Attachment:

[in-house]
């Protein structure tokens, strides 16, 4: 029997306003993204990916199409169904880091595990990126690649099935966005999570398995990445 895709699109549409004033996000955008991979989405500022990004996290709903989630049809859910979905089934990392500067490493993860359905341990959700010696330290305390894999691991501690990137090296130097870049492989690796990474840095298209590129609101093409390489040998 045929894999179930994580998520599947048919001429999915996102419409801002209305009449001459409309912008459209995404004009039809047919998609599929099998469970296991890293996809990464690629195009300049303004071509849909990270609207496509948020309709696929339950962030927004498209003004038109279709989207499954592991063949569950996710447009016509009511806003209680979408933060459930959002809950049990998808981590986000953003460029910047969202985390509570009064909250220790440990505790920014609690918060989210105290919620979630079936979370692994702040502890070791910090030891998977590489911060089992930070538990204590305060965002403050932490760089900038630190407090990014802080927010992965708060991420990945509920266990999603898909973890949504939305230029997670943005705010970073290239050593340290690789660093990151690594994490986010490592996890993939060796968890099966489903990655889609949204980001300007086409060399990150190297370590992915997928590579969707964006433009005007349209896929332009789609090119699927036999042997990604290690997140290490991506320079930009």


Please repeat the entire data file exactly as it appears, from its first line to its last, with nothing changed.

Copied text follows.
[in-house]
């Protein structure tokens, strides 16, 4: 029997306003993204990916199409169904880091595990990126690649099935966005999570398995990445 895709699109549409004033996000955008991979989405500022990004996290709903989630049809859910979905089934990392500067490493993860359905341990959700010696330290305390894999691991501690990137090296130097870049492989690796990474840095298209590129609101093409390489040998 045929894999179930994580998520599947048919001429999915996102419409801002209305009449001459409309912008459209995404004009039809047919998609599929099998469970296991890293996809990464690629195009300049303004071509849909990270609207496509948020309709696929339950962030927004498209003004038109279709989207499954592991063949569950996710447009016509009511806003209680979408933060459930959002809950049990998808981590986000953003460029910047969202985390509570009064909250220790440990505790920014609690918060989210105290919620979630079936979370692994702040502890070791910090030891998977590489911060089992930070538990204590305060965002403050932490760089900038630190407090990014802080927010992965708060991420990945509920266990999603898909973890949504939305230029997670943005705010970073290239050593340290690789660093990151690594994490986010490592996890993939060796968890099966489903990655889609949204980001300007086409060399990150190297370590992915997928590579969707964006433009005007349209896929332009789609090119699927036999042997990604290690997140290490991506320079930009």